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Evidence for Common Coding in Many-To-One Matching: Retention, Intertrial Interference and Transfer
Journal of Experimental Psychology: Animal Behavior Processes (1989)
  • Peter J. Urcuioli, Purdue University
  • Thomas R. Zentall, University of Kentucky
  • Pamela Jackson-Smith, University of Kentucky
  • Janice Steirn, University of Kentucky
Abstract
Two experiments indicated that pigeons commonly code samples associated with same comparison in many-to-one matching. Experiment 1 showed that retention was similar for pigeons matching four sample stimuli (two hues and two lines) to a different pair of comparisons (hues or lines). Accuracy was slightly higher with hue than with line samples, but this did not interact with delay. Alternative samples from each dimension and associatively different samples from the different dimensions both produced intertrial interference. In Experiment 2, pigeons learned new comparison associations to two samples from a prior many-to-one task. Later, their ability to match the remaining samples to the new comparisons was tested. Positive transfer occurred when samples previously paired with the same comparison replaced one another. Negative transfer occurred when opposing samples were interchanged. Apparently, the associatively related samples in many-to-one matching evoke similar representations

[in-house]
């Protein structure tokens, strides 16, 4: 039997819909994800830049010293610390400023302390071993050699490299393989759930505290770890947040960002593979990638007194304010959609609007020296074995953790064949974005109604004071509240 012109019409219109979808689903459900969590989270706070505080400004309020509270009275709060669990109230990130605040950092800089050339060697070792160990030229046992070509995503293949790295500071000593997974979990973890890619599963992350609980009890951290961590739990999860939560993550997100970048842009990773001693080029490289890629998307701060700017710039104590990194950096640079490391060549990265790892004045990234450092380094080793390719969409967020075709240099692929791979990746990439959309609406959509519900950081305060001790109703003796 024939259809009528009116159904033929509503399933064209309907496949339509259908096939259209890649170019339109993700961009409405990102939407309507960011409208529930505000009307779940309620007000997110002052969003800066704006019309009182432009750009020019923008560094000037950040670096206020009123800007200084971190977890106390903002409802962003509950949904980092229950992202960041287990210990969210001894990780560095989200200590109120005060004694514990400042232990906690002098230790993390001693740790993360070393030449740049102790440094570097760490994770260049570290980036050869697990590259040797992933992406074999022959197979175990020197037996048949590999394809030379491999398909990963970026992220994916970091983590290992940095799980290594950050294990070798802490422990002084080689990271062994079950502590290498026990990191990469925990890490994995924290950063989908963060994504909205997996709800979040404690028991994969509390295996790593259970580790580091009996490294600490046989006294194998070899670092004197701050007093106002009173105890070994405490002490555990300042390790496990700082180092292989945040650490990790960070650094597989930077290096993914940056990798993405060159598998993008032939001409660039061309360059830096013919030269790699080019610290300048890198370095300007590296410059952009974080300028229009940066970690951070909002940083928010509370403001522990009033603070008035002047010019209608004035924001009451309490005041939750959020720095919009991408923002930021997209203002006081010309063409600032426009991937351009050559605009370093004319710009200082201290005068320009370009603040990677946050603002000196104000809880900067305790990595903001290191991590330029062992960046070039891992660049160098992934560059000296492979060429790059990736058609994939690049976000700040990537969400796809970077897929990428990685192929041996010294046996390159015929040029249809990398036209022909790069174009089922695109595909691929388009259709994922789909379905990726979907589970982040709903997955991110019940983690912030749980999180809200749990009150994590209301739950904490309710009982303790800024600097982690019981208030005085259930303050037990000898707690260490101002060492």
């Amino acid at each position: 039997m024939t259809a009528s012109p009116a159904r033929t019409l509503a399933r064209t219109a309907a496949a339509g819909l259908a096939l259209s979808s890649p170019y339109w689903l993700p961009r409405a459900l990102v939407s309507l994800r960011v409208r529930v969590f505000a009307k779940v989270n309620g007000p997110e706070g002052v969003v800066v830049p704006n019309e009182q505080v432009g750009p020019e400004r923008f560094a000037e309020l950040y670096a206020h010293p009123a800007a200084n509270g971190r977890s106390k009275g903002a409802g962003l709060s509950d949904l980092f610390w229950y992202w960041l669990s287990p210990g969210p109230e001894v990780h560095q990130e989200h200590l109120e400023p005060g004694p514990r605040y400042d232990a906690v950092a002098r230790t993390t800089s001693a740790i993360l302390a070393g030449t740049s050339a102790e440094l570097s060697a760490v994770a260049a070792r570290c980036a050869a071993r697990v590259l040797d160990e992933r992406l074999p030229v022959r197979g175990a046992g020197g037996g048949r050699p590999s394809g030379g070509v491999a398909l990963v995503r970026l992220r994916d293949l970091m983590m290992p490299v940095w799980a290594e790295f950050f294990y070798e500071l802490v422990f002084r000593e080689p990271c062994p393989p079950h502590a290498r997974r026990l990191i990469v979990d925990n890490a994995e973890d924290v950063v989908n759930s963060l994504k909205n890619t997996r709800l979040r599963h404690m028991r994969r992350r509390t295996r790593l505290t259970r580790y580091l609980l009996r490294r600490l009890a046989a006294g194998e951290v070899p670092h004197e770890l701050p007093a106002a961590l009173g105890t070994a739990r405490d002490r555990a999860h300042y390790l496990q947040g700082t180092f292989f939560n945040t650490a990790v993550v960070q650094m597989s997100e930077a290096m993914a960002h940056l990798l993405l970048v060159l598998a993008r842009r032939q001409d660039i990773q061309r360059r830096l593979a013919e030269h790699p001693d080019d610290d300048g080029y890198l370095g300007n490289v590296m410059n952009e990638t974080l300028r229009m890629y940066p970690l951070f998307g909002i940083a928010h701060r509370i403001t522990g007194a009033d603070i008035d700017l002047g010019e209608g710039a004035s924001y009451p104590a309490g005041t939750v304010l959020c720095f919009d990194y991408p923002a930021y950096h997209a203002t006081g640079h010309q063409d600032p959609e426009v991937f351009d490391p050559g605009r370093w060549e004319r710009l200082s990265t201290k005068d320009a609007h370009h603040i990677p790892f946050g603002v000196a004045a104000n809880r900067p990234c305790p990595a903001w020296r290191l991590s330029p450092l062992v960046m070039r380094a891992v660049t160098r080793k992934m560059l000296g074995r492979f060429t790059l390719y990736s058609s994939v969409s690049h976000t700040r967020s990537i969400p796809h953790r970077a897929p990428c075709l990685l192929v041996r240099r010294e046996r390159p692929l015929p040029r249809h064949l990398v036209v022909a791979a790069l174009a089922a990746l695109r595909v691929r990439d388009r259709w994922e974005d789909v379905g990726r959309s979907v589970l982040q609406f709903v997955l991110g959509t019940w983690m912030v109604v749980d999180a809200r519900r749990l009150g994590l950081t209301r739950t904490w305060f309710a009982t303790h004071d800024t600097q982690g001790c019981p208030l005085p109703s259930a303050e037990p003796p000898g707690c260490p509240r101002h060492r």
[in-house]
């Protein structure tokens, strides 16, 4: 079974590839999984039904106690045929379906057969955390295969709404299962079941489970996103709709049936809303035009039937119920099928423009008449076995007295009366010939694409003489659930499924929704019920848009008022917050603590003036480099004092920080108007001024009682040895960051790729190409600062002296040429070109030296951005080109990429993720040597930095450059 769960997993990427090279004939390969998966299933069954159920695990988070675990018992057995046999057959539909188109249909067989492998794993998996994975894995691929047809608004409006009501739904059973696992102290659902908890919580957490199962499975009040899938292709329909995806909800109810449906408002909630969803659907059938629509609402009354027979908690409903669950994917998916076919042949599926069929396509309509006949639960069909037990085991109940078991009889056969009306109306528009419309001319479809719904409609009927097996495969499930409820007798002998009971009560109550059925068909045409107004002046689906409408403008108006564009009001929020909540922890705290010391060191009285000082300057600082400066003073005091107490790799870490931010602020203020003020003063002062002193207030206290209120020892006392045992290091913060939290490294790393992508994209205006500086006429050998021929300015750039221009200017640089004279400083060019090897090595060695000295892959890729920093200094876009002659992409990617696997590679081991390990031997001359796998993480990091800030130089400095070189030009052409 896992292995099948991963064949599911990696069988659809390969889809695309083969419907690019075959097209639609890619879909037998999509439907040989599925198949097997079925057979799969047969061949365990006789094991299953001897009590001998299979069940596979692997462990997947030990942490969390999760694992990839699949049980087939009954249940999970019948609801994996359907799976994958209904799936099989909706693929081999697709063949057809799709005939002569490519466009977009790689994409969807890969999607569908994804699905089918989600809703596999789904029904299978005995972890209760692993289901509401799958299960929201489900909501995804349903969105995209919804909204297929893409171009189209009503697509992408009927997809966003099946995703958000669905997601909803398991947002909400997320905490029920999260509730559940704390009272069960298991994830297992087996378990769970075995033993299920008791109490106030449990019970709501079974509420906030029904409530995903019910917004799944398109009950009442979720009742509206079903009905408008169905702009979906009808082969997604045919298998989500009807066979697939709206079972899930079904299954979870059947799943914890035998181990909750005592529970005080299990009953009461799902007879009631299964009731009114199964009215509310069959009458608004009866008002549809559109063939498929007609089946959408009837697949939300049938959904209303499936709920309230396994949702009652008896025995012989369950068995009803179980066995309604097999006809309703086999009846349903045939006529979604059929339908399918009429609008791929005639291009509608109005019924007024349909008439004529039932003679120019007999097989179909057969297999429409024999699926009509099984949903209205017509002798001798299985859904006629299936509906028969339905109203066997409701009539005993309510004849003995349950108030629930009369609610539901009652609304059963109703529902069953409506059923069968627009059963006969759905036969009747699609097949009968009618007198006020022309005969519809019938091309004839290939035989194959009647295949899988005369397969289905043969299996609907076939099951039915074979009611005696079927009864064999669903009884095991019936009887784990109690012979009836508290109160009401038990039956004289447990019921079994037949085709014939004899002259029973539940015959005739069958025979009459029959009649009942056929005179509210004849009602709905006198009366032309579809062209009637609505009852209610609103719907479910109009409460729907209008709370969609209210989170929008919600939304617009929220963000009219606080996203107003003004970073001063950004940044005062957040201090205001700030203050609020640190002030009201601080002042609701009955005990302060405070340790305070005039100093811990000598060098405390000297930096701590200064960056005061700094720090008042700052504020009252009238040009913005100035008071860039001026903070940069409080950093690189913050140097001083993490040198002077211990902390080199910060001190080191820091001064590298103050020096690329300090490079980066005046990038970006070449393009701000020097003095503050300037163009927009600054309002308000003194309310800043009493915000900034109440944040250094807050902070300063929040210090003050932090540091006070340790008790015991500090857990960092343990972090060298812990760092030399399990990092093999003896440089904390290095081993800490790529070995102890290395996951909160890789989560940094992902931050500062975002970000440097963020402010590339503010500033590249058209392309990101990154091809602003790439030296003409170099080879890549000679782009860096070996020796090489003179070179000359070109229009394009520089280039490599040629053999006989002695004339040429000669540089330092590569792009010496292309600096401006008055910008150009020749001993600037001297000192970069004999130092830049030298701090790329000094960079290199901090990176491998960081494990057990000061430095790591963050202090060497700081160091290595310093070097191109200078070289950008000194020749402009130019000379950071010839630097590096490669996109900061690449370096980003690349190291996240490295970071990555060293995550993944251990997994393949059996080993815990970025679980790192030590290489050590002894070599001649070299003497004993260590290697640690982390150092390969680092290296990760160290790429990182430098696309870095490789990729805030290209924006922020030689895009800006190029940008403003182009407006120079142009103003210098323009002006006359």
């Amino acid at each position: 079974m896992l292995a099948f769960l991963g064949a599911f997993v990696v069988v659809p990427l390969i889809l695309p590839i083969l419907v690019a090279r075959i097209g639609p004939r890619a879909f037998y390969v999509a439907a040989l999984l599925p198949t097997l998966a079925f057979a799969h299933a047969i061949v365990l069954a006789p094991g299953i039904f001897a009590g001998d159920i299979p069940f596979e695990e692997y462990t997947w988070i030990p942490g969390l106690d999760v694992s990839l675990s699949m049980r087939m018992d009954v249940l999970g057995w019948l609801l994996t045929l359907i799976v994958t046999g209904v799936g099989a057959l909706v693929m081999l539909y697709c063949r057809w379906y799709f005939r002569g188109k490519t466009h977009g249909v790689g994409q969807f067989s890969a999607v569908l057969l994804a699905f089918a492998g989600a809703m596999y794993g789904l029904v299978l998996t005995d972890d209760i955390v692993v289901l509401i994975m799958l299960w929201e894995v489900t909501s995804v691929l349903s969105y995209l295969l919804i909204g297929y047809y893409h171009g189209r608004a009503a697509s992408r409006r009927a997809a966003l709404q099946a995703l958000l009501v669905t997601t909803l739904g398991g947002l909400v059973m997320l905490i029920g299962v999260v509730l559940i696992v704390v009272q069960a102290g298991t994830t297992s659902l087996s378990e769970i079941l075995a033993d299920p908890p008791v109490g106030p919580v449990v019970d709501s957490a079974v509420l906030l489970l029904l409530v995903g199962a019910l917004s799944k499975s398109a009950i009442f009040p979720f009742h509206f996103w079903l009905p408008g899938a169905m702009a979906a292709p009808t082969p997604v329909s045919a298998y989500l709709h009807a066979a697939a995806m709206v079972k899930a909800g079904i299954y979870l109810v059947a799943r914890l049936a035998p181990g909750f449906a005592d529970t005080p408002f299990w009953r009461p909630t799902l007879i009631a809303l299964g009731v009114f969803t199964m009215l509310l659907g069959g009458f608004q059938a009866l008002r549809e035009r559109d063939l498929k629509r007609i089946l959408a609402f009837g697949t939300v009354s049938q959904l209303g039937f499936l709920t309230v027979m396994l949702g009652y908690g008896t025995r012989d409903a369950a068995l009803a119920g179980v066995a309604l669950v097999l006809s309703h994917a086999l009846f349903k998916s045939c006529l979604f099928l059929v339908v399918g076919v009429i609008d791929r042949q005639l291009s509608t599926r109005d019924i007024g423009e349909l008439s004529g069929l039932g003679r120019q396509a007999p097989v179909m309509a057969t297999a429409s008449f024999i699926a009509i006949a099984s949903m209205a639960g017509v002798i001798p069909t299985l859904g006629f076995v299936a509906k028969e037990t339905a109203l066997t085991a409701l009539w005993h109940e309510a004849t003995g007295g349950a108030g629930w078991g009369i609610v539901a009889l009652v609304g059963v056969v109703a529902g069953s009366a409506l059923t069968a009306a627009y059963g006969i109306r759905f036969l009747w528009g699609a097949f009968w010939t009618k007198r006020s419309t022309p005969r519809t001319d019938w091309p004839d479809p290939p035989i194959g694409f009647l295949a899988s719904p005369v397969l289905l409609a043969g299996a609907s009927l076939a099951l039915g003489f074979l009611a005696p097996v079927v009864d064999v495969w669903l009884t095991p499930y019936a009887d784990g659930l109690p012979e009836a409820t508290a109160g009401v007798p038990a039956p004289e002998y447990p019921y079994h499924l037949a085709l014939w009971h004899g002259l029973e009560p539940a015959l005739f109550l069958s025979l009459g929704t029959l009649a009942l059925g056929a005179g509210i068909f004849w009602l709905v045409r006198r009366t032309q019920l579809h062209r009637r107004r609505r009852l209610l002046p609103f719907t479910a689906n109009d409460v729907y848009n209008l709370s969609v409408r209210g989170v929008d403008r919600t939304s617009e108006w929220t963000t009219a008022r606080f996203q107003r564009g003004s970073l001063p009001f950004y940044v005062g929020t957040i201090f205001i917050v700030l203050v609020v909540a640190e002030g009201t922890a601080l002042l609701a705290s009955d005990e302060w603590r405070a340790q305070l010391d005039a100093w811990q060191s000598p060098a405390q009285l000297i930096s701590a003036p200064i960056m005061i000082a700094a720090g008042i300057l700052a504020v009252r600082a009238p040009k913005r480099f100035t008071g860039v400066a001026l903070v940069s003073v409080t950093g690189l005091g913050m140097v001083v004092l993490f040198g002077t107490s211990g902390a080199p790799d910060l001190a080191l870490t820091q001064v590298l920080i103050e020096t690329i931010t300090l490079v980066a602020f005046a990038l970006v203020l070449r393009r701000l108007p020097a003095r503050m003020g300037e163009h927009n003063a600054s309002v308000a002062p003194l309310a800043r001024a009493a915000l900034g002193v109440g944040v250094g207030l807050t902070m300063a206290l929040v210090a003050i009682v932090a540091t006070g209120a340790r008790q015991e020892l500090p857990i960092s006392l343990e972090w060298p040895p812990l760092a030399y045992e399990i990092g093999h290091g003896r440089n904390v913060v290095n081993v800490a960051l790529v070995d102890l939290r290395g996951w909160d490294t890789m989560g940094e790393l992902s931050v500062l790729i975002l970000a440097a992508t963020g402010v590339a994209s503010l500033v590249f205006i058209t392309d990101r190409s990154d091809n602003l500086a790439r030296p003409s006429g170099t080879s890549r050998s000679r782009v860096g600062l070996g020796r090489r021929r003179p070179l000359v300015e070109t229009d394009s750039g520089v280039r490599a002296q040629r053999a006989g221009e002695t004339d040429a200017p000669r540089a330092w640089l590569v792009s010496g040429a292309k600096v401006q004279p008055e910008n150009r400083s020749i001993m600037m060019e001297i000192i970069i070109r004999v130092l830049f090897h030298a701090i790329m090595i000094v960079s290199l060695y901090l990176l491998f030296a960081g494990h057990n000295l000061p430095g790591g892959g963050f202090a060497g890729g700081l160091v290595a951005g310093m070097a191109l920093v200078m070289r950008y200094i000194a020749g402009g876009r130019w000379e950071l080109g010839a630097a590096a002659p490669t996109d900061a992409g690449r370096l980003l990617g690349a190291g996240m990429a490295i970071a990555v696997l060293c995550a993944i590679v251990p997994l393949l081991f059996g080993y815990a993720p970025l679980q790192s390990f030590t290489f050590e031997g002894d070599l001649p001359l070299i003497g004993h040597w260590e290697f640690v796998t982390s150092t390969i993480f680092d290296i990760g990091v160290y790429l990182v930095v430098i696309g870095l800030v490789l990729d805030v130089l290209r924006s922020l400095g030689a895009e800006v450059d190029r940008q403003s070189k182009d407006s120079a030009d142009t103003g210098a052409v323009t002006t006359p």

Keywords
  • Common coding,
  • Retention,
  • Many-to-one matching,
  • Intertrial Interference
Publication Date
July, 1989
DOI
10.1037/0097-7403.15.3.264
Citation Information
Peter J. Urcuioli, Thomas R. Zentall, Pamela Jackson-Smith and Janice Steirn. "Evidence for Common Coding in Many-To-One Matching: Retention, Intertrial Interference and Transfer" Journal of Experimental Psychology: Animal Behavior Processes Vol. 15 Iss. 3 (1989) p. 264 - 273
Available at: http://works.bepress.com/janice-steirn/49/